It's all in your mind! Top tips to help you lose weight by 'thinking slim'

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Psychotherapist Mandy Cassidy advises on how to stop calorie counting and 'think slim' to lose weight

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Summer's not too far away, which means it's time to start thinking about losing weight for the ultimate beach body. But if you're fed-up with yo-yo dieting and want to make a permanent change, experts are in agreement that you need to focus on changing your mindset towards food, rather than focussing just on calorie counting and points watching.

Psychotherapist Mandy Cassidy, a consultant with LighterLife, believes that many of us get trapped in a cycle of yo-yo dieting by focussing too much on food and not enough on why we over-eat in the first place.

Here, Mandy provides a step-by-step guide on techniques you can practice to help manage your weight not only this summer, but for years to come...

"Pay attention to what you are eating, when you do this and how you do this"

Many of us are unaware of how often or when we overeat, whether it's while socialising with friends at a summer picnic or snacking at our desks at work. Think about it; have you found yourself snacking on a large pack of crisps and been shocked when you have eaten the whole thing?

To stop this cycle you need to start focussing on whether you are actually feeding a physical hunger or whether you are using food as comfort or habit, to 'treat' feelings like stress or boredom.

Every time you want something to eat, start to think about whether it's genuine hunger. It's also worth seeing if you have any patterns of behaviour, such as 'treating' yourself when you get home from work. If so, you need to start trying to break these habits.

"Know and be aware of your triggers"

Many people find weight loss especially difficult when they are in stressful situations. If you become aware of the triggers that are leading you to reach for that 'treat' then you may be on the right track to stopping it. For example, if you are aware that you snack at your desk when stressed or pick at food whilst cooking, think about why this could be. Knowing your trigger points will make you consider why you are eating and might stop you reaching for the next snack.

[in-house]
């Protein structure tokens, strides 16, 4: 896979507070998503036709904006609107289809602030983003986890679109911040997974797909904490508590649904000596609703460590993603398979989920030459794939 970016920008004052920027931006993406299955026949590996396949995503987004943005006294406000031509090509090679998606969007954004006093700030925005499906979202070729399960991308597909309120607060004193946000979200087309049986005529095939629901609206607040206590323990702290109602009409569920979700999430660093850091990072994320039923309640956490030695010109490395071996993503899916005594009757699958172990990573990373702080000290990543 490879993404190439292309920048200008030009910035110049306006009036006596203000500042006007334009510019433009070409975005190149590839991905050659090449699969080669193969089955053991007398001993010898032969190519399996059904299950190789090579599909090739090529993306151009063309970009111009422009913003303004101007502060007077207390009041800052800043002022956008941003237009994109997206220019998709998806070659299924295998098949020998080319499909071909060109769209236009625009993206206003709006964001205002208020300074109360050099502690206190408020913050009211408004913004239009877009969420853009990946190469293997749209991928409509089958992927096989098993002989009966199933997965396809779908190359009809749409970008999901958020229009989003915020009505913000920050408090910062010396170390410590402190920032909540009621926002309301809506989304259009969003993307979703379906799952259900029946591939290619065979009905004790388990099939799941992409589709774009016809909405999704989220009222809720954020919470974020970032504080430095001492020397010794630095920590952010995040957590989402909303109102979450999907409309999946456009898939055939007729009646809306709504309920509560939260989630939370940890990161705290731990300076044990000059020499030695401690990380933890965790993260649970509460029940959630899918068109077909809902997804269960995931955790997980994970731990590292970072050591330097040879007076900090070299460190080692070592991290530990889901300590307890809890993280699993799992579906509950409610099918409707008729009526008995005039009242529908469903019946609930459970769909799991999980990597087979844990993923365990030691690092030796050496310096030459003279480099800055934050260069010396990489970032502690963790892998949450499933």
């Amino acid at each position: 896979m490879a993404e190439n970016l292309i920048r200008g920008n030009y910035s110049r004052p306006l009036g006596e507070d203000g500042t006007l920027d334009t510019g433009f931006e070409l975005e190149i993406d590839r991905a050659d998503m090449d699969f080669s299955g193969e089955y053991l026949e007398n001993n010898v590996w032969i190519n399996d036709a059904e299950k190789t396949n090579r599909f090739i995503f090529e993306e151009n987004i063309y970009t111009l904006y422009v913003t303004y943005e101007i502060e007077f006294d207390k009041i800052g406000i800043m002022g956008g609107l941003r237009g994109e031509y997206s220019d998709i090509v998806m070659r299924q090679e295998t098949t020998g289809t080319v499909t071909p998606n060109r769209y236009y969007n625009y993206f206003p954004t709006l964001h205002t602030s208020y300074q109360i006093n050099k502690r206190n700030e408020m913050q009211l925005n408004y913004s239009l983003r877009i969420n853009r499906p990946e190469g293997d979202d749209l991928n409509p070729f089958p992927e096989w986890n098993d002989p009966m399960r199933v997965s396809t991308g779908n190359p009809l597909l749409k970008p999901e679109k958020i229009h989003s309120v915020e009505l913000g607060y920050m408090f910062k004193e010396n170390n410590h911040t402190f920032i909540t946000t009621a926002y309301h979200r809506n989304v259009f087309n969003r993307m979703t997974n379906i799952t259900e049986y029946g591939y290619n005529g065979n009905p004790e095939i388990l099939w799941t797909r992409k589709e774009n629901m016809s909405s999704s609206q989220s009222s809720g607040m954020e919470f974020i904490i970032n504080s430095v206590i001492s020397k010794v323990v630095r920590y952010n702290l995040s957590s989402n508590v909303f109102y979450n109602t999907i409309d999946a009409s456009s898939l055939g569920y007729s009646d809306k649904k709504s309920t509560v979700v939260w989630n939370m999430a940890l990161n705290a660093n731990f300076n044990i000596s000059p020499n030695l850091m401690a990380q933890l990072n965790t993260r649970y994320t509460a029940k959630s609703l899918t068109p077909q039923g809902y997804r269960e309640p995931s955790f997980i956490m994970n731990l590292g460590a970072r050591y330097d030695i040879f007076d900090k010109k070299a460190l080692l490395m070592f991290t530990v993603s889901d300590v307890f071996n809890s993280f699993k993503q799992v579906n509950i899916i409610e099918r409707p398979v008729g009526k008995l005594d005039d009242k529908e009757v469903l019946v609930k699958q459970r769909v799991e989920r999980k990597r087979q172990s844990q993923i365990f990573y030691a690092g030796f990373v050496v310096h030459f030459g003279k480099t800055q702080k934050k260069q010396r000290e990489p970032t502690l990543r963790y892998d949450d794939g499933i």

"Don't use food as a treat or reward"

As a child we get used to being given food as a treat or reward as a substitute for real personal attention. This habit often ends up spilling over to our adult lives. Try to treat yourself in other ways, such as a fun activity or speaking to a friend, rather than turning to food.

"Deal with your feelings surrounding your weight"

Being overweight can often lead you to feeling extremely self-conscious about your appearance especially in the summer months. These feelings can often result in you reaching for your chosen 'comfort food' (or as we call it, discomfort food) in an attempt to deal with these feelings. It's important to not let your weight define you and become another reason you turn to food.

"Use distraction techniques to stop from snacking"

I believe that often food is used in an effort to quiet some underlying discomfort, whether you are aware of it or not. You can identify distraction techniques that can work to get you through these moments as opposed to actually eating. Changing your activity, doing some exercise perhaps even outside, having a glass of water, reading a magazine and phoning a friend are all examples of adequate distractions from food.

"Learning to deal differently with the situations that led to weight gain is key to weight management"

Weight management is hugely important to the LighterLife programme, however, maintaining your weight loss can often be the most difficult part.

The challenges you might face to maintain your weight can range from dealing with specific situations to learning to listen to your body or even recognising, when you feel a certain way, you reach for food again. Recognising these situations and addressing them is key to keeping your weight off for good.

What do you think about challenging your brain to lose weight?

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